British residents in Portugal can now apply online to exchange their current residence document as they are no longer covered by EU rules on January 1.
British residents in Portugal can, as of Monday, apply online to exchange their current residence document as they are no longer covered by EU rules on January 1.
The need to exchange their current document for a resident status under the Exit Agreement is part of a campaign launched by the Foreigners and Borders Service (SEF) and the UK Embassy in Lisbon, the second phase of which starts today, to protect rights after the end of the transitional period.
According to the explanation released today by the British Embassy, the exchange of the current residence document (certificate of registration of EU citizen issued by the municipality of residence or certificate of permanent residence of EU citizen issued by the SEF) will take place through the new Brexit Portal (brexit.sef.pt).
British citizens applying for the new card on the portal “will be able to download a proof of this application in digital format”, which can be used for travel, although the current certificates will be accepted after 31 December, until the new residence permit is issued.
The British will also have, as of today, a telephone line and e-mail address for questions relating to Brexit, including the document exchange process.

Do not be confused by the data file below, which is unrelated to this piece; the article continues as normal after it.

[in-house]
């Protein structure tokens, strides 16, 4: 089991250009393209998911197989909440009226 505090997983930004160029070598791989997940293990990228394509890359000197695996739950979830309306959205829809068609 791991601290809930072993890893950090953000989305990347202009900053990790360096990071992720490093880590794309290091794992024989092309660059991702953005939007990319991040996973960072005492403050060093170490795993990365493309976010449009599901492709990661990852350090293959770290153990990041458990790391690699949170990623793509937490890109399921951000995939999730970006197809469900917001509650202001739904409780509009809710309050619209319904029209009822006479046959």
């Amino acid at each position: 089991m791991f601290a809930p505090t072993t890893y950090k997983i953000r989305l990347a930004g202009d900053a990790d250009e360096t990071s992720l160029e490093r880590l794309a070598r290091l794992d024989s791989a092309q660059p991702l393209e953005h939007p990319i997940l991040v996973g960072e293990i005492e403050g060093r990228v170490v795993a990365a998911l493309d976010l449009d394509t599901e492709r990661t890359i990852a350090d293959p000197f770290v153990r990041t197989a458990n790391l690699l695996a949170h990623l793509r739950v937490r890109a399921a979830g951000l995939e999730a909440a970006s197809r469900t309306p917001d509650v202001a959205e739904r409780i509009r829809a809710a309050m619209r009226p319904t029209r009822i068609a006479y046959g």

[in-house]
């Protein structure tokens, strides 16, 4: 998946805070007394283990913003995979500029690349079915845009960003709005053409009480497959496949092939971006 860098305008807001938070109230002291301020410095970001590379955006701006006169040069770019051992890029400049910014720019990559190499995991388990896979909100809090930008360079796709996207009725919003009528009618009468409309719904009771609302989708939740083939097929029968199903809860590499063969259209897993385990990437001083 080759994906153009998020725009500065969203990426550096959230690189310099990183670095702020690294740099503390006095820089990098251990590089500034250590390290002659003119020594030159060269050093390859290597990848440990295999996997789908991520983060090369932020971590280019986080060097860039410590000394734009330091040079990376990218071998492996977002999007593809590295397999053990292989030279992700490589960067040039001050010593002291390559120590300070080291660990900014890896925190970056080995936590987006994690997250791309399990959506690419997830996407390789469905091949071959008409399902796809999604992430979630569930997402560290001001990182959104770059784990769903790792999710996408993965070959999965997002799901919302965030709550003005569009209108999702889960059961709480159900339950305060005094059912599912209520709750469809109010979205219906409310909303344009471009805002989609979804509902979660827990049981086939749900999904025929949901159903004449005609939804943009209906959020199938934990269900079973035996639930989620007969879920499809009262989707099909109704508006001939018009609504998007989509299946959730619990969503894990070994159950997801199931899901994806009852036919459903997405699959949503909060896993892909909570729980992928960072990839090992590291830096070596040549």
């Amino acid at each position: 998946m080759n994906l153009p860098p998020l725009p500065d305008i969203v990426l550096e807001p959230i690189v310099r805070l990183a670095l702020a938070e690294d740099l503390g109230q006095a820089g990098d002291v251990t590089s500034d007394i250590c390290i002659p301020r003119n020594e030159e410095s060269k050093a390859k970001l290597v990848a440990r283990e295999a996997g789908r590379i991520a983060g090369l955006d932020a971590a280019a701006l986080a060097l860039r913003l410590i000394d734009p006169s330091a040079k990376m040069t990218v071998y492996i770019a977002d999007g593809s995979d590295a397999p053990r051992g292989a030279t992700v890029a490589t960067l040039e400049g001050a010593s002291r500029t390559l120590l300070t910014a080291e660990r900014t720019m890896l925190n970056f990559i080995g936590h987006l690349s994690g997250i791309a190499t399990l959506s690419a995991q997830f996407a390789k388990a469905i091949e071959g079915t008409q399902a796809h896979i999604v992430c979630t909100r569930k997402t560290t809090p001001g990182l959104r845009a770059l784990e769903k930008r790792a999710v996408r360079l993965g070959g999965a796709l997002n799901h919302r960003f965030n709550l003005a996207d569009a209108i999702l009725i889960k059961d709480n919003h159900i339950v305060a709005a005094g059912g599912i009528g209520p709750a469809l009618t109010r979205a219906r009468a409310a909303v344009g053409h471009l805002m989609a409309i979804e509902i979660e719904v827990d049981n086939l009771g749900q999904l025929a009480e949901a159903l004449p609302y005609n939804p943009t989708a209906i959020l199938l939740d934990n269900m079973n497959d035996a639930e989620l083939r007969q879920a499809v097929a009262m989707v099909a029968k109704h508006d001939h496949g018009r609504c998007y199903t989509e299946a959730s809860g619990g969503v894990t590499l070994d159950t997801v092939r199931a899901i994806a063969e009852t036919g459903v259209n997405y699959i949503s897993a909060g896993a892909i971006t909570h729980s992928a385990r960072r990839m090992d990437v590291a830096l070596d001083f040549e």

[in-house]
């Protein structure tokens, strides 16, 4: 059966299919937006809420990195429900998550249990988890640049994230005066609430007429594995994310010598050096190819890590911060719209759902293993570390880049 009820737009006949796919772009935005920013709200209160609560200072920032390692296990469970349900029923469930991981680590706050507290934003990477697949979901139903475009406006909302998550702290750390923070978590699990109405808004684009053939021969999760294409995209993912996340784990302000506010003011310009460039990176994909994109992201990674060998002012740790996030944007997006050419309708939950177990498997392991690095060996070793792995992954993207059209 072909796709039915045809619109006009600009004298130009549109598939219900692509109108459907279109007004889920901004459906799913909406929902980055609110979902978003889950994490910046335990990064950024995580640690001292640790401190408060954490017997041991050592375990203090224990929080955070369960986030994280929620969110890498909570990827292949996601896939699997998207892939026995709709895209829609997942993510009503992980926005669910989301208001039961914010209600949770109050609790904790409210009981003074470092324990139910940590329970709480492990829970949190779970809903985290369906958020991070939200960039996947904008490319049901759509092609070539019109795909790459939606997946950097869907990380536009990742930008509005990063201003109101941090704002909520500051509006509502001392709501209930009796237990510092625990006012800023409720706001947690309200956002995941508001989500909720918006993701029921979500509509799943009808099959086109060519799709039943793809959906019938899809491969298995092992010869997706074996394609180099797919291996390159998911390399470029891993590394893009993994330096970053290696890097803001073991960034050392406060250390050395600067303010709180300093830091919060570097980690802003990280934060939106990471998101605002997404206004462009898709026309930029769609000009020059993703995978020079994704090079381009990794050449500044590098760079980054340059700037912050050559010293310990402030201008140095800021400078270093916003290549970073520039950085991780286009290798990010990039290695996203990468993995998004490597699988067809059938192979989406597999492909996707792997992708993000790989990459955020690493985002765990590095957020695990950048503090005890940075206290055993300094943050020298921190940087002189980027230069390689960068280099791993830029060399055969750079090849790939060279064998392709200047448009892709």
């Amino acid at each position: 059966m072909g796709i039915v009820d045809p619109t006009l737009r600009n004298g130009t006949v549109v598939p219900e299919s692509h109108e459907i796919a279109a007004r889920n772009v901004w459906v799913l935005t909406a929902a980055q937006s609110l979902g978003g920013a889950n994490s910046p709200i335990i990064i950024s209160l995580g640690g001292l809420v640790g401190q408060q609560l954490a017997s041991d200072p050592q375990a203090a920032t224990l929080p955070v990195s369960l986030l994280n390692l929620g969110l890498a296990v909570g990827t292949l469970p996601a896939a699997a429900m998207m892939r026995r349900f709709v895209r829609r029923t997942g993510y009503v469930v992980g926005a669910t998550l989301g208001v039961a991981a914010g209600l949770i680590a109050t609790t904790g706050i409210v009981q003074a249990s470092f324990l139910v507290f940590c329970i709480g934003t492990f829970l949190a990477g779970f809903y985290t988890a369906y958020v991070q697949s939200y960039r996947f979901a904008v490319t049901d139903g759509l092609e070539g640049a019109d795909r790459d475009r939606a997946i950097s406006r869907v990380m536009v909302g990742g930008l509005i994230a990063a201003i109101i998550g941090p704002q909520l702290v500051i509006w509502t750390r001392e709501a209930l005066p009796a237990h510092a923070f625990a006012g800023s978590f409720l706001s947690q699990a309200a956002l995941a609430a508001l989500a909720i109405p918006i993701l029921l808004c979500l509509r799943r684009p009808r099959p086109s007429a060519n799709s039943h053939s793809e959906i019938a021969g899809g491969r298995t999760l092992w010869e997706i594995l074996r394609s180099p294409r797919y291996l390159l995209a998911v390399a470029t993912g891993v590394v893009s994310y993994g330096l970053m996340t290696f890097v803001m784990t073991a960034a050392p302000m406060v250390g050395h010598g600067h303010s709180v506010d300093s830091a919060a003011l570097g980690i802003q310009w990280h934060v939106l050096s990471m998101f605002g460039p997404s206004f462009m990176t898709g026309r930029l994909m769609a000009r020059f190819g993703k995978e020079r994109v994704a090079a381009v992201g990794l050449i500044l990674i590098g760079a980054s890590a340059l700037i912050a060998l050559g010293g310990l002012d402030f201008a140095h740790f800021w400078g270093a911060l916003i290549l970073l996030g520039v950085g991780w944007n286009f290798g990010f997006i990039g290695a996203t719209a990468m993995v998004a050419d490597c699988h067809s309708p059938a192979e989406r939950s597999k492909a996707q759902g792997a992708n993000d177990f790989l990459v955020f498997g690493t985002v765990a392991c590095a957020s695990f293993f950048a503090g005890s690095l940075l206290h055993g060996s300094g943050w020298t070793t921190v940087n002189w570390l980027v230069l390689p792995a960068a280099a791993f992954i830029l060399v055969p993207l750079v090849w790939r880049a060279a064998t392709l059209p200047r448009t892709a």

“We are very grateful to the Portuguese authorities who have worked to have the Portal ready before the end of the transition period. I am sure it will be very well received by the British community in Portugal”, said the UK Ambassador to Portugal, Chris Sainty, adding that it is “a very important step that will reassure British residents [in Portugal] about their rights under the Exit Agreement.”
“We were one of the first countries in the EU to provide a portal that allows the exchange of permits under the Exit Agreement,” said SEF’s acting national director, José Barão.
“The fulfilment of the commitments of the Portuguese State is fundamental for SEF, as well as the tranquillity of the citizens of the British community and their families living in national territory,” he concluded.
According to the Immigration, Borders and Asylum Report (RIFA), released by SEF last June, 34,358 Britons lived in Portugal at the end of 2019, the third foreign community after citizens from Brazil and Cabo Verde.